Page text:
Ms LOVELL - I believe it is. We certainly use it internally as a guide at the moment for the purpose that I just described. But also, there are some other pieces of the puzzle that are under development at the moment, one of those being standards for out-of-home care, which are currently under consultation. Obviously, the standards need to link to the outcomes that we aspire to. Following that, I can only imagine there will an accreditation framework to follow. They are the pieces that match up.
Another important thing to note regarding the outcomes framework is that as we develop our client information management system, we're mindful that we need to capture the information so that we can evaluate the achievement of those outcomes and that can be reportable. At the moment, the outcomes are high-level, they're aspirational, but there's more work that needs to be done so that we can fully achieve those and report on our progress.
Ms O'CONNOR - It is fair to say that progress is very slow.
Ms O'CONNOR - Minister, we have established that the outcomes framework for out-of-home care body of work is largely applied internally within the agency. My understanding would be that that's not shared with service providers who are providing child safety or therapeutic services to children.
Mr JAENSCH - I don't know if that's true. I am happy to ask. Is the outcomes framework available to our third party providers or is it used in the commissioning of their work?
Ms LOVELL - It's used through the commissioning process but I'm not actually sure where it is held.
Mr JAENSCH - But it would be reflected, in that case, in the performance requirements that they have under our contracts with them. So, it's informing that whole body of work and what we buy from who and how we measure it.
Ms O'CONNOR - But five years after that body of work started, it's still not a widely publicly available document or framework that can guide providers in out-of-home care and we've got the same issue with the model for family based care. Ms Enkelmann told the commission of inquiry there was a discussion paper that was released by government in 2018, so that's four years ago. Consultation forums were held; we received about 15 submissions. A lot of work was undertaken through 2019 in finalising that model but it hasn't been released.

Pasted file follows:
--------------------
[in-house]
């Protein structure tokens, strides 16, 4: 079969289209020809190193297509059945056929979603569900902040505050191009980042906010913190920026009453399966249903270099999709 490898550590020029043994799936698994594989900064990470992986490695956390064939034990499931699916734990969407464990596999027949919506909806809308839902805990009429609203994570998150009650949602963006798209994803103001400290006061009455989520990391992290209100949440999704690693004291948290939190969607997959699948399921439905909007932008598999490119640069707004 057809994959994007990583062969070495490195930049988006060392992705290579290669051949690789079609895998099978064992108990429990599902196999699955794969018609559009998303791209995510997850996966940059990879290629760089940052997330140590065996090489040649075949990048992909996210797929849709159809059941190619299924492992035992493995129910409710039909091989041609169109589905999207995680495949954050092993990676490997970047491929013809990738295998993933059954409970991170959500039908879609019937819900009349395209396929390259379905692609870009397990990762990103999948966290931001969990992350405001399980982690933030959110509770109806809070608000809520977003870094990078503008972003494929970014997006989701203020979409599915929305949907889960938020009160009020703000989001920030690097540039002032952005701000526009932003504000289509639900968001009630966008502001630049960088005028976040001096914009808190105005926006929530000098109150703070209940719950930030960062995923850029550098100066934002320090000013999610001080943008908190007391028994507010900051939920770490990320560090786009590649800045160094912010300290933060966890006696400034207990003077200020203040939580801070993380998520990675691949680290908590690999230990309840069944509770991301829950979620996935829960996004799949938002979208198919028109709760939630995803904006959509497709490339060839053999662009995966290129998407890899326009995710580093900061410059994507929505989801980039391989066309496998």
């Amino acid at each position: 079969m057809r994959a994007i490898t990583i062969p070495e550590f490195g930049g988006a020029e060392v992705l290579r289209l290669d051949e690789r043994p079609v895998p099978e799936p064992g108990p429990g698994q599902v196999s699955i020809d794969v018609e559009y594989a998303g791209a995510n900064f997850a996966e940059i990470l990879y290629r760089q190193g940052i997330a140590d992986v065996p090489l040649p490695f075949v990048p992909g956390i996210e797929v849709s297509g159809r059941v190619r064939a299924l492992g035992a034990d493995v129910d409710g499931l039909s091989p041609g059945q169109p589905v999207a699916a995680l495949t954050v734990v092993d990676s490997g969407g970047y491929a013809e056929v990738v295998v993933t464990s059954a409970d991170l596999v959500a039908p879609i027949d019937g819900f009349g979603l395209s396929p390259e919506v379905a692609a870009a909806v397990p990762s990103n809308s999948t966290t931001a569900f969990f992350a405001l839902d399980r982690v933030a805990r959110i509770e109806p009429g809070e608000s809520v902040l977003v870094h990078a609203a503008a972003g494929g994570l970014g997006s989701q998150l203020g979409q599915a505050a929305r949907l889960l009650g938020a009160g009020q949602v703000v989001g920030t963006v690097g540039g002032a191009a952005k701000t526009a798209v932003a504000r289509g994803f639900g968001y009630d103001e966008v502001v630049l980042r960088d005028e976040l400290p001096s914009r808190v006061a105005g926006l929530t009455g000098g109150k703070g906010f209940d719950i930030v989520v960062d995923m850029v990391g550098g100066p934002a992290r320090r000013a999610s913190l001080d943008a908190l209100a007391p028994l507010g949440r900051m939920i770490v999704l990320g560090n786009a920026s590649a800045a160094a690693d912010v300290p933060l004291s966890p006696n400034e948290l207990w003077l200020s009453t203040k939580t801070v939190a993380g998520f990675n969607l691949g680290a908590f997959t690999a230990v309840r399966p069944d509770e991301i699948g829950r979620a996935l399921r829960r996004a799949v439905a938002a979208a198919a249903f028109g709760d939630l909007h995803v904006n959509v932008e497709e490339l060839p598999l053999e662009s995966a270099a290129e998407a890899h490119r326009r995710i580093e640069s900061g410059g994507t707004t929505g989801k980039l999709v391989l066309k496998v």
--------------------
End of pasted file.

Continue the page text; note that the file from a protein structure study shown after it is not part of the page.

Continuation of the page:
This work on a model for family based care was about improving outcomes for kids in family based care, whether they be in foster care or kinship care. So, again, another significant body of work designed to improve the wellbeing and the outcomes of young people in out-of-home care has apparently gone into a vacuum within the agency. Why is it taking so long to deliver real reform? Why are you as minister, and your agency, dragging your heels on doing this work to keep children safer?
Mr JAENSCH - Thank you for the question. When I've answered your first questions, I went through a range of initiatives being undertaken as part of continuous improvement informed by the bodies of work that you are speaking to. I'd invite Ms Butt if she wants to add any more detail that can answer your question.
Ms BUTT - I think in my view it's incorrect to suggest that there hasn't been continuous movement in this area. The suggestion that the actual outcome framework document that work ceases if we don't have that document, it's moved on since that time. We have a capability framework; we work with our providers when we're actually developing and securing the services. There's been significant reform work occurring in the out-of-home care. My view is that the documents are not necessarily markers of the continuation of the work. The outcomes framework document is not a document that we would not share or provide. It would also be that we have significantly moved on from that time. The outcomes drive what we commission and purchase from our non-government providers.
Ms O'CONNOR - Minister, what has happened to the finalisation of the model for family-based care? Stakeholders have made submissions. There was public consultation. Significant resources within the department were invested in developing this model. It has not been released, where is it? What is guiding family-based care at this point if you do not have this new model finalised?
Mr JAENSCH - That quality of the out-of-home care is going through continuous reform and improvement. I mentioned earlier a therapeutic out-of-home care framework. There's revision of the service delivery model to provide supports for carers and inclusion in care teams for children, modifying the carer review process to ensure that aspects of quality and safety of care are delivered by each care household, which are examined annually and are contemporary, and informed support needs and continuous improvement.
I think that where Ms Butt went to is that the bodies of work you're referring to that were mentioned in the commission of inquiry evidence -
Ms O'CONNOR - Commissioned by the department.
Mr JAENSCH - Are doing their work. There is work that has been done which is informing how we continuously improve and commission services that the department uses for the safety of children. It's not necessarily a book that is published that becomes the workshop manual that everyone goes to. There are other ways of providing that. In this Budget we have an allocation of $2.2 million to develop and implement an out-of-care accreditation framework and a carers' register.
That work and that Budget allocation commences in 2023-24, goes through to 2025 26. But the processes under stage one of that will start sooner. We are going to go through a development and improvement process with our out-of-home care provider network to grow their capabilities, so that by the time we get to formal register and standards that we have our system working at a higher level and consistently. That will become a formalisation of good practice then in place. Is that something that you would like to add any detail to and has that been informed by the framework?